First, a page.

Novak Djokovic is widely regarded as the sport's finest returner thanks to his wonderful court coverage and ability to read and anticipate the next shot better than everybody.
But for large patches of Friday's semifinal at the Australian Open, the Serbian's punchy return was far from usual as Sinner restricted him to zero break points in the match. It was definitely the one anomaly outside the final result in the stats sheet.
The writing had been on the wall from his previous match. Djokovic played two and a half hours against Taylor Fritz in the quarterfinal without getting a break of serve despite fashioning a whopping 15 breakpoints.
It was the first time in his career that he failed to win a return game with as high as 15 break-point opportunities. But it was clear that Djokovic made inroads, and he was going to get his reward for his persistence, which he did when he broke the American early in the third set of the match.
But against Sinner, Djokovic admitted to being "shocked" by his own level as he was slow from the get-go and did not get enough purchase on his return. Djokovic won a meager three points behind Sinner's first serve in the first set, which he dropped 1-6.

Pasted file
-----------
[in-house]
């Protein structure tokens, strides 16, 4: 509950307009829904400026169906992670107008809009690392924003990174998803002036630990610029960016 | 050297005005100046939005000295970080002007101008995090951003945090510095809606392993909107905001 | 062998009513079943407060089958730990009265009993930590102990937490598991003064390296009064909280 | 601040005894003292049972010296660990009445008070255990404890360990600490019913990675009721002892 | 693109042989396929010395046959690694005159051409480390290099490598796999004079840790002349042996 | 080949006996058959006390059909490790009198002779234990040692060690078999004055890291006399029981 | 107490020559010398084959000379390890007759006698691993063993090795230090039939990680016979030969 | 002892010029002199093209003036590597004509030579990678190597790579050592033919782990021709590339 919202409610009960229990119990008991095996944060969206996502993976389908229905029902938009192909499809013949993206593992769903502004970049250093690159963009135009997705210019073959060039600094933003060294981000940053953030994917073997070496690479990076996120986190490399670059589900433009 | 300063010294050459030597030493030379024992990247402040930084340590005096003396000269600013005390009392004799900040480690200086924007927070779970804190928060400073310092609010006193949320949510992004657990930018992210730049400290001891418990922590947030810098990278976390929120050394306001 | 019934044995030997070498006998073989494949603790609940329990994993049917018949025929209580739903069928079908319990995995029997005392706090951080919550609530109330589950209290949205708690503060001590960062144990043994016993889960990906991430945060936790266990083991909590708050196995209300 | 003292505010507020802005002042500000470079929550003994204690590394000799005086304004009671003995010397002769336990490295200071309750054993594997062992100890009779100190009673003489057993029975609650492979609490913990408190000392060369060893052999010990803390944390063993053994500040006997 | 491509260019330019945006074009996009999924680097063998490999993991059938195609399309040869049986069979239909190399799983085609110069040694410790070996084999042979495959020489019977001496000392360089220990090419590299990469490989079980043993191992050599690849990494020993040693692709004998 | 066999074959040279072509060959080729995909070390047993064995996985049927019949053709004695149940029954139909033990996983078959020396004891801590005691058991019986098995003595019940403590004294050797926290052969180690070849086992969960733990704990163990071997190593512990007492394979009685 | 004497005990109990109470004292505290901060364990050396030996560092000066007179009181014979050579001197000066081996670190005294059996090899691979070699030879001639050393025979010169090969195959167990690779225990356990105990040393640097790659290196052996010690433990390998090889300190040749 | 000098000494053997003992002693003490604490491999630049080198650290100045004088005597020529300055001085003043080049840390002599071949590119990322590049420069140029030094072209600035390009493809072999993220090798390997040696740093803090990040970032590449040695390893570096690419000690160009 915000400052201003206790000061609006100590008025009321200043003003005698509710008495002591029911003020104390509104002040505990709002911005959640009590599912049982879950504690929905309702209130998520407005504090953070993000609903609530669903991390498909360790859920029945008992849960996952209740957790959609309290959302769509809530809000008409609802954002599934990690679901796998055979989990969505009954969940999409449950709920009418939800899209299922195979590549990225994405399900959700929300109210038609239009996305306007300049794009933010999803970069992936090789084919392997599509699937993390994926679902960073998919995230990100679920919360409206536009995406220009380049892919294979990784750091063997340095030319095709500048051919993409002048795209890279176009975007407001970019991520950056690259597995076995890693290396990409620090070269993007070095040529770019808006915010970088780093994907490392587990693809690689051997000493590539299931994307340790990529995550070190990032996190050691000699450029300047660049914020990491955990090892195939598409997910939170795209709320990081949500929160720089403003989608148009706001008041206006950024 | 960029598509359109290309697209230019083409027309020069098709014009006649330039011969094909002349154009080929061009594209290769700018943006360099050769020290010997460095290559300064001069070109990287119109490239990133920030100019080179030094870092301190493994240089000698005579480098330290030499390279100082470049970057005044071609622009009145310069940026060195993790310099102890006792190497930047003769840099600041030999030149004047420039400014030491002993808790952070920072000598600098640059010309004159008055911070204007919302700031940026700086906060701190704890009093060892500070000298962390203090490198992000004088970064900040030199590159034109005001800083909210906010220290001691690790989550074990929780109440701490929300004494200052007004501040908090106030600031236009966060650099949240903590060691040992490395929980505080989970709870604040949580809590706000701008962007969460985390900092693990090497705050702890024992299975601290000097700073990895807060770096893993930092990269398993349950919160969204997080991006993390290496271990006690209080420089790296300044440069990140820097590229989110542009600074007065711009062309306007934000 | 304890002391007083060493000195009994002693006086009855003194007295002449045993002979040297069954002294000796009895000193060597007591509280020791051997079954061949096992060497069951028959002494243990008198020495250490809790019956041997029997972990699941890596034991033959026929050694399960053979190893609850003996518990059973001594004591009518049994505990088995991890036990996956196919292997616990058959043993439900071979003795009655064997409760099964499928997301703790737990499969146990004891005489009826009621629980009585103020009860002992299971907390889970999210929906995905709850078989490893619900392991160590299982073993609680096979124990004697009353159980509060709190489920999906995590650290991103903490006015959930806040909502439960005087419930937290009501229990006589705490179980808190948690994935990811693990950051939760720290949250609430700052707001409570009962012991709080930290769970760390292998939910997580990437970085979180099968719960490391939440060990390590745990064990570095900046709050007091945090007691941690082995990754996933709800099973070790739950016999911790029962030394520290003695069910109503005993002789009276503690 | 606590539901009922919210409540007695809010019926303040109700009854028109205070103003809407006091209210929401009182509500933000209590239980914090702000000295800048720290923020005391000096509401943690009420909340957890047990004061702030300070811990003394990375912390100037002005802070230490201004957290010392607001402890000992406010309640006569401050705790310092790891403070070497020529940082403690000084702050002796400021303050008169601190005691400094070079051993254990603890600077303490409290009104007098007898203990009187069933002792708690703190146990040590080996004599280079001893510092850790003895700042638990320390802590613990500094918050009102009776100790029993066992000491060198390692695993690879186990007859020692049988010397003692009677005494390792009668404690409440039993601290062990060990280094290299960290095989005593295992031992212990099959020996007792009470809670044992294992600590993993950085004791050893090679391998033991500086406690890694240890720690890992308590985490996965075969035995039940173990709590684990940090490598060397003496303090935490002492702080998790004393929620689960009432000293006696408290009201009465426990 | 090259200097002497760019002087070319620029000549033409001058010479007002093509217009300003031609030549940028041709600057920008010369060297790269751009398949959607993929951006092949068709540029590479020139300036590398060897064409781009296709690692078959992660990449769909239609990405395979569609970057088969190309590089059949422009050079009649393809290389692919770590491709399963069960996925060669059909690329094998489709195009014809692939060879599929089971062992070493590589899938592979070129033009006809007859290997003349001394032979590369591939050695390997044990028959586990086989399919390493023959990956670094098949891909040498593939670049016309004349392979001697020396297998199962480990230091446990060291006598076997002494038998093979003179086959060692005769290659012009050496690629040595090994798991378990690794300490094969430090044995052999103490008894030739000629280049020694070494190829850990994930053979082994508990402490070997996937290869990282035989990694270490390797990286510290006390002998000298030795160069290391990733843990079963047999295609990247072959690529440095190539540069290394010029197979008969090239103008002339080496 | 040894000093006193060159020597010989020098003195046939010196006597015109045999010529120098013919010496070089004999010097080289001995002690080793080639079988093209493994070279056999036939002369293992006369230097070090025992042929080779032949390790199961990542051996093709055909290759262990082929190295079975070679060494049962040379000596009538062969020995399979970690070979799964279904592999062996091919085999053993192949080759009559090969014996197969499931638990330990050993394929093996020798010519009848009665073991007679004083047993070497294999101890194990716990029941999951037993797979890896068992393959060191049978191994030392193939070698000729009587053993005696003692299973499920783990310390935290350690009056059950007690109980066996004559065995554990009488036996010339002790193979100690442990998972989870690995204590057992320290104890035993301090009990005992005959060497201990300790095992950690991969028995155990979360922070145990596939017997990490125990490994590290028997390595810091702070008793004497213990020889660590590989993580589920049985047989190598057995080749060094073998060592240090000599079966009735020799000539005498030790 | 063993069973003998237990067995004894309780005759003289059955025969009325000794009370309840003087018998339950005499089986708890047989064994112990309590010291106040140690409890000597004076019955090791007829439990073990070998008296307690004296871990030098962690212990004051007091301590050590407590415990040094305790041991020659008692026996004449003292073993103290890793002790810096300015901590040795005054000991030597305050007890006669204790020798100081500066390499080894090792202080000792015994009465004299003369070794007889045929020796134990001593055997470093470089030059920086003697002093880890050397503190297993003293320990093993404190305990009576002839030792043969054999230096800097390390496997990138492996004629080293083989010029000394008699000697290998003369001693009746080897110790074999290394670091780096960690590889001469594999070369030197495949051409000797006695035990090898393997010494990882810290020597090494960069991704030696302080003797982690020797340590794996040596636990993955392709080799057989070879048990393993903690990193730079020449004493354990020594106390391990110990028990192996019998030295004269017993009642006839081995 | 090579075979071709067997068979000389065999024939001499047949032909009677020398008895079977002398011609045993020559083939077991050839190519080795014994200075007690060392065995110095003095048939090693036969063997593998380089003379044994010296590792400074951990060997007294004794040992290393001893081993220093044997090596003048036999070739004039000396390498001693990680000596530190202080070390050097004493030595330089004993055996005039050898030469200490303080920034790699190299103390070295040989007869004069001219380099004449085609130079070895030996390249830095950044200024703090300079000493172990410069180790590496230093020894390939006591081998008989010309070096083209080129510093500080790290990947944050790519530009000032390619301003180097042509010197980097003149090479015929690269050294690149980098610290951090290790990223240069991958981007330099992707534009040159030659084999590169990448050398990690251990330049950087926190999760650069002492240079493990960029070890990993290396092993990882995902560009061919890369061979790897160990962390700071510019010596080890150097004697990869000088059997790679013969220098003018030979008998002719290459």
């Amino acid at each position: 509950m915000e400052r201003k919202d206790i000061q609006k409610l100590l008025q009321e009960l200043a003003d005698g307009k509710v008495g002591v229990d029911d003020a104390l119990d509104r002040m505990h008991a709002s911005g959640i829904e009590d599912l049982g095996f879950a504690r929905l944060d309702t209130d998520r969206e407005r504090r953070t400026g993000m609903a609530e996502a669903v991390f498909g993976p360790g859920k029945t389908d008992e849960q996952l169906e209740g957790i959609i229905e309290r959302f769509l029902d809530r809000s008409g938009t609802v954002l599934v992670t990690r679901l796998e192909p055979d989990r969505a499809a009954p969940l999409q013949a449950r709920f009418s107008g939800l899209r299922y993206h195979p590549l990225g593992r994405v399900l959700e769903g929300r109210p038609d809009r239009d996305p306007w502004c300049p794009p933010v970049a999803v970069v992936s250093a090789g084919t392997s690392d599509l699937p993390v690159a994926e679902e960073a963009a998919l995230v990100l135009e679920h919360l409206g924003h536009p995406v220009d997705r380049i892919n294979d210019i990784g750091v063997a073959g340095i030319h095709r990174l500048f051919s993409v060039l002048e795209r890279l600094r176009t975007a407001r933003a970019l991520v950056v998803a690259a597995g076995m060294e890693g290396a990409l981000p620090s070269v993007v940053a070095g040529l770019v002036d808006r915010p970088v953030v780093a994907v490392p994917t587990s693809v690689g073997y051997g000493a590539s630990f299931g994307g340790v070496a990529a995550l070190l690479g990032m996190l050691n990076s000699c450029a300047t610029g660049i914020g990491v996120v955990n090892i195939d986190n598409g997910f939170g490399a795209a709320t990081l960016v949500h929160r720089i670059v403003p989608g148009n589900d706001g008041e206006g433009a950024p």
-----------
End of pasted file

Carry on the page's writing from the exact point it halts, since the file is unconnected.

The second set was even worse, with Djokovic winning one point on Sinner's first delivery. Sinner served at an incredibly high level, showcasing his subtle improvements in his game thanks to his coaches, Simone Vagnozzi and Darren Cahill, who have turned him into a colossal server.
The Italian had more aces than Djokovic and won 83% of the first-serve points during the whole match. The most striking stat on the break point column was that Sinner was 0/0 on break points saved because he did not face any.
It was the first time in Djokovic's Grand Slam career that he played a completed match and failed to manufacture a single break point. After the match, the 36-year-old was critical of his own game but credited Sinner for his masterful serving performance.
"Yeah, probably that stat says a lot. I mean, first of all, he was serving, he was serving very accurately precise, he was backing his serve very well. Yeah, myself, I just, yeah, I just -- it's hard to describe, you know, everything, I mean, we don't have that much time."
"There's a lot of negative things that I've done on the court today in terms of my game that I'm not really pleased with in return or, you know, movement or forehand, backhand. Everything, you know, was just subpar."